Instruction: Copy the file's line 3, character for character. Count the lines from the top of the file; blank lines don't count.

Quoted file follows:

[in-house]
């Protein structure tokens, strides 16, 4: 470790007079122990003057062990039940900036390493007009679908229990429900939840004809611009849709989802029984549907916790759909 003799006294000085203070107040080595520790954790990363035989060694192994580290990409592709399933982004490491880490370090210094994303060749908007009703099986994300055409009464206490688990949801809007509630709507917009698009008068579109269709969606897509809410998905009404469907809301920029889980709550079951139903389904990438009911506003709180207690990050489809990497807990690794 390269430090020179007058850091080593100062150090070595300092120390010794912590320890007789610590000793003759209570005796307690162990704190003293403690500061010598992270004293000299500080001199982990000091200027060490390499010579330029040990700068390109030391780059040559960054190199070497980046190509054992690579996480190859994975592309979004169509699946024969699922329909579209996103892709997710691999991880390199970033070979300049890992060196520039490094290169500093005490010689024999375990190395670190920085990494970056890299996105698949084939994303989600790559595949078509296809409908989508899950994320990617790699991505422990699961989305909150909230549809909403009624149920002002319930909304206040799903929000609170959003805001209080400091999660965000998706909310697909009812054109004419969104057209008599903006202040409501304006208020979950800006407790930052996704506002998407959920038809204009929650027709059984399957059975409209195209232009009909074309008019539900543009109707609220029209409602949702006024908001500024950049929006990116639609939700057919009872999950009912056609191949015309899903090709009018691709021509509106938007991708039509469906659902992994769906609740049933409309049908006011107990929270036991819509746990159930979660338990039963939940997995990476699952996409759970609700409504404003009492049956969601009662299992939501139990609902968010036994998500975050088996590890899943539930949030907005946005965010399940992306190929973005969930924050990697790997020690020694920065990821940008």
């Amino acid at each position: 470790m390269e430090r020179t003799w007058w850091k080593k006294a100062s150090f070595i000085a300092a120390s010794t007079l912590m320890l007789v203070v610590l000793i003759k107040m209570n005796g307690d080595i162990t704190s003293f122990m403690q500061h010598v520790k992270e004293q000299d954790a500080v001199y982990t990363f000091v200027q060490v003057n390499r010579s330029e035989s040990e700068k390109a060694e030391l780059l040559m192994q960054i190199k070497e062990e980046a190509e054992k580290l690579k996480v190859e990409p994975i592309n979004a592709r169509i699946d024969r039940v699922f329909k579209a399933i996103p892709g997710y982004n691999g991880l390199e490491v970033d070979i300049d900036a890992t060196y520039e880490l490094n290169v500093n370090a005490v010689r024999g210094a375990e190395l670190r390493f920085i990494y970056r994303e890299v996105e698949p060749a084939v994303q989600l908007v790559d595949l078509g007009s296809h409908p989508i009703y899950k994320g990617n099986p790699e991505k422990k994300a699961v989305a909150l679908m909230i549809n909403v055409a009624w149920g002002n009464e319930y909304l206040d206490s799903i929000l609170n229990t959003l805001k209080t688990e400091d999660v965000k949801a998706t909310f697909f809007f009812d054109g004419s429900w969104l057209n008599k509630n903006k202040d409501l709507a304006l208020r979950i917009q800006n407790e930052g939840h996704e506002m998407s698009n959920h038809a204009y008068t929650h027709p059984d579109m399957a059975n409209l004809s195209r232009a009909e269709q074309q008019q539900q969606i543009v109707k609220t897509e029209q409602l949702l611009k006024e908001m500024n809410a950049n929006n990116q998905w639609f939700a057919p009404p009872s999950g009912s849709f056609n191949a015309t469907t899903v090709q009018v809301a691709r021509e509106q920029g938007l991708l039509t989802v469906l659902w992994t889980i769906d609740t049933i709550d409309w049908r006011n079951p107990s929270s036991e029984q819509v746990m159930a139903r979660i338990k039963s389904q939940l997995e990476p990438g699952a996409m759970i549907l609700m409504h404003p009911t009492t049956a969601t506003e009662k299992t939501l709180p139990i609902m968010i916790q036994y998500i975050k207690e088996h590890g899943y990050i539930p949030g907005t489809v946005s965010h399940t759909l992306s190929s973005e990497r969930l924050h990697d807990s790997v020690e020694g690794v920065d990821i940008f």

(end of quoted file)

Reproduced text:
């Amino acid at each position: 470790m390269e430090r020179t003799w007058w850091k080593k006294a100062s150090f070595i000085a300092a120390s010794t007079l912590m320890l007789v203070v610590l000793i003759k107040m209570n005796g307690d080595i162990t704190s003293f122990m403690q500061h010598v520790k992270e004293q000299d954790a500080v001199y982990t990363f000091v200027q060490v003057n390499r010579s330029e035989s040990e700068k390109a060694e030391l780059l040559m192994q960054i190199k070497e062990e980046a190509e054992k580290l690579k996480v190859e990409p994975i592309n979004a592709r169509i699946d024969r039940v699922f329909k579209a399933i996103p892709g997710y982004n691999g991880l390199e490491v970033d070979i300049d900036a890992t060196y520039e880490l490094n290169v500093n370090a005490v010689r024999g210094a375990e190395l670190r390493f920085i990494y970056r994303e890299v996105e698949p060749a084939v994303q989600l908007v790559d595949l078509g007009s296809h409908p989508i009703y899950k994320g990617n099986p790699e991505k422990k994300a699961v989305a909150l679908m909230i549809n909403v055409a009624w149920g002002n009464e319930y909304l206040d206490s799903i929000l609170n229990t959003l805001k209080t688990e400091d999660v965000k949801a998706t909310f697909f809007f009812d054109g004419s429900w969104l057209n008599k509630n903006k202040d409501l709507a304006l208020r979950i917009q800006n407790e930052g939840h996704e506002m998407s698009n959920h038809a204009y008068t929650h027709p059984d579109m399957a059975n409209l004809s195209r232009a009909e269709q074309q008019q539900q969606i543009v109707k609220t897509e029209q409602l949702l611009k006024e908001m500024n809410a950049n929006n990116q998905w639609f939700a057919p009404p009872s999950g009912s849709f056609n191949a015309t469907t899903v090709q009018v809301a691709r021509e509106q920029g938007l991708l039509t989802v469906l659902w992994t889980i769906d609740t049933i709550d409309w049908r006011n079951p107990s929270s036991e029984q819509v746990m159930a139903r979660i338990k039963s389904q939940l997995e990476p990438g699952a996409m759970i549907l609700m409504h404003p009911t009492t049956a969601t506003e009662k299992t939501l709180p139990i609902m968010i916790q036994y998500i975050k207690e088996h590890g899943y990050i539930p949030g907005t489809v946005s965010h399940t759909l992306s190929s973005e990497r969930l924050h990697d807990s790997v020690e020694g690794v920065d990821i940008f």